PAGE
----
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Today’s marriage equality rulings have been roiling me with varying strands of elation and ambivalence. ?I’ll easily plead guilty to being a lamester party pooper cynic, but here’s how I look at it.

On the one hand, everyone should have equal protection under the law and the decisions reached today are a big step toward fully realizing that principle. ?People should have exactly the same right under the Constitution to marry someone of the same gender as they do the right to marry someone of a different race. ?Full stop.

On the other hand, I believe that marriage is an antiquated, sexist and ultimately heteronormative institution created primarily to make it painful and traumatic for people to disentangle themselves if things don’t work out — based on the idea that if divorce is hard, government and religion can coerce people into staying together.

For much of its history, marriage was all about transferring ownership of a woman from her father to her husband, which included, for some lucky husbands, that sweet, sweet dowry. ?But even in our more modern times the same principle obtains: lock two people up in the “bonds” of holy matrimony and then position governmental and ecclesiastical guards at the door to forcefully dissuade them from getting ?out.

In addition to making sure that all gay people have the right to enter into legally binding civic and religious contracts that carry the prospect of causing extreme trauma to the people involved if things don’t work out, why don’t we think more broadly and re-architect the way we recognize committed relationships and the basis on which church and state find themselves so overwhelmingly compelled to forcefully intrude into our private lives?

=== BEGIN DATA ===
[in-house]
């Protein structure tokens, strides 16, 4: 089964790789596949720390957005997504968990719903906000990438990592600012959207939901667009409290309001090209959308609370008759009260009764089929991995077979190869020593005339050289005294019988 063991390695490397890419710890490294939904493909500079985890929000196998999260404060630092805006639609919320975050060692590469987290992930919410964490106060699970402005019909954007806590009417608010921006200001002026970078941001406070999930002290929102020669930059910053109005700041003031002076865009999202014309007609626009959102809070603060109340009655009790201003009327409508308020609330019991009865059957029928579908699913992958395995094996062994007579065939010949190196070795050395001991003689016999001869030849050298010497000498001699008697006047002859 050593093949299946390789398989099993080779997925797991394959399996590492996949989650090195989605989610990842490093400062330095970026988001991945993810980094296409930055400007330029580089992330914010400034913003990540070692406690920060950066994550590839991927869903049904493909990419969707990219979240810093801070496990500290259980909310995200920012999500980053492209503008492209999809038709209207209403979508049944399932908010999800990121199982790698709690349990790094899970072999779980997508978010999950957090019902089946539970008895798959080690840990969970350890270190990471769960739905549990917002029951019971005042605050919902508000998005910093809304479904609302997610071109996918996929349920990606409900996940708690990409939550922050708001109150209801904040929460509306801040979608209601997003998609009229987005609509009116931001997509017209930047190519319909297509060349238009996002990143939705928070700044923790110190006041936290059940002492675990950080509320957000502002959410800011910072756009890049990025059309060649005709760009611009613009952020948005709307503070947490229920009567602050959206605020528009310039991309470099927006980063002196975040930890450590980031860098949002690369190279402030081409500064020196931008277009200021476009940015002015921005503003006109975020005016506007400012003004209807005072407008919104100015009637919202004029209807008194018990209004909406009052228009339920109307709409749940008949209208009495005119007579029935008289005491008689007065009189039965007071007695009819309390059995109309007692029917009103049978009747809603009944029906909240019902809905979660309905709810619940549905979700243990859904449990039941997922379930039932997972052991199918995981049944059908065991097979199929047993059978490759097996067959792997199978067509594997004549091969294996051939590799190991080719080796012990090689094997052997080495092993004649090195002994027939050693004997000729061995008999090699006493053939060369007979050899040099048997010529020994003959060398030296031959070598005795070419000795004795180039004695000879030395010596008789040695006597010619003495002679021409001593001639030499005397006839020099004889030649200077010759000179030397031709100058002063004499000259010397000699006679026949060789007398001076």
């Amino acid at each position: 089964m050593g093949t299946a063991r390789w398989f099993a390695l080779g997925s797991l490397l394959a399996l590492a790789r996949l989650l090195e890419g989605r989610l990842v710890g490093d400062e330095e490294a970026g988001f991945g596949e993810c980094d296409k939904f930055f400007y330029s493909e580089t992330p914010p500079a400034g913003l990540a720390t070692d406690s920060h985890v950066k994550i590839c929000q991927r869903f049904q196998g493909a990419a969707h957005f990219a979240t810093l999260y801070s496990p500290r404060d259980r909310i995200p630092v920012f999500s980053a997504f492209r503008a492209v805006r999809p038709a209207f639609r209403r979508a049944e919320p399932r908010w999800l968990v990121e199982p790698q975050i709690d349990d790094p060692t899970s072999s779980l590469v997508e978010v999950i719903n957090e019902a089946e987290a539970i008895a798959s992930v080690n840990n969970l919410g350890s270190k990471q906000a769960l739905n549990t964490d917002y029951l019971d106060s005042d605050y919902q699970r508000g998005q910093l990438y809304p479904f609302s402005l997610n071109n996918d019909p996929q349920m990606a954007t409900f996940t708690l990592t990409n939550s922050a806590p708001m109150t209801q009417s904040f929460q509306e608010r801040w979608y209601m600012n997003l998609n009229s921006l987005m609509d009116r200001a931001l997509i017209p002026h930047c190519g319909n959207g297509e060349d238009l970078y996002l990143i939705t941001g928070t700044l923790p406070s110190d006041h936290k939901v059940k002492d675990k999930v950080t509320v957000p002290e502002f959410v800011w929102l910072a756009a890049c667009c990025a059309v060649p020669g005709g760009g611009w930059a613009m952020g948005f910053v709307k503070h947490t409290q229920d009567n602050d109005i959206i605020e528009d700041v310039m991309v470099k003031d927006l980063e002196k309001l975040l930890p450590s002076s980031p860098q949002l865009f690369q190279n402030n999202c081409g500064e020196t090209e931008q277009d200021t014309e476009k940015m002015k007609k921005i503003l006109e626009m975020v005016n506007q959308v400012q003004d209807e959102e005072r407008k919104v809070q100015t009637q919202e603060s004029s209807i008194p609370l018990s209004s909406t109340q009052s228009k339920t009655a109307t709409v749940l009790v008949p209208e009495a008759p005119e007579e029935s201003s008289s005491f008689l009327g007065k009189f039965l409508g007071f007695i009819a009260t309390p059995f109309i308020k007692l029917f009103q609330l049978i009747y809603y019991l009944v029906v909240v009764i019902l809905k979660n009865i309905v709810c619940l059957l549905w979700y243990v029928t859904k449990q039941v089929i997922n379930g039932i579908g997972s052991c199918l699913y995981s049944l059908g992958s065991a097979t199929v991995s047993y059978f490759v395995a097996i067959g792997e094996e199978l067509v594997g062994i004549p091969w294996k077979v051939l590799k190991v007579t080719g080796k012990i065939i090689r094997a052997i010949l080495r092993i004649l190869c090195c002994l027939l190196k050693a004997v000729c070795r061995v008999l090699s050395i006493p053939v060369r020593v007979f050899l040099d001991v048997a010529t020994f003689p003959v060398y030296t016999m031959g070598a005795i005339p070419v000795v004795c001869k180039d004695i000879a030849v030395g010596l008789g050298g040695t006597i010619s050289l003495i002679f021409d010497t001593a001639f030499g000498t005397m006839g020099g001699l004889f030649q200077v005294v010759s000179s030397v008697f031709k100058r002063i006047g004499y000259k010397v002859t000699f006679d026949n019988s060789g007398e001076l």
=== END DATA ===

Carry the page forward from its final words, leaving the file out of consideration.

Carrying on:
If two people want to check a box on a form and say to the world that they’re partnered up and living together in a committed relationship, there shouldn’t be any impediment to their being afforded all of the rights normally only available to married people. ?And when those people want to part ways, then they should be able to do just that without hiring a divorce attorney to ruin each other’s lives.

As a caveat: Yes, I realize that there are some implications regarding child custody and property division. ?But there are a number of relatively easy solutions that can be worked out at the same time we’re tearing marriage down from its pedestal.

So there you go. ?:-P

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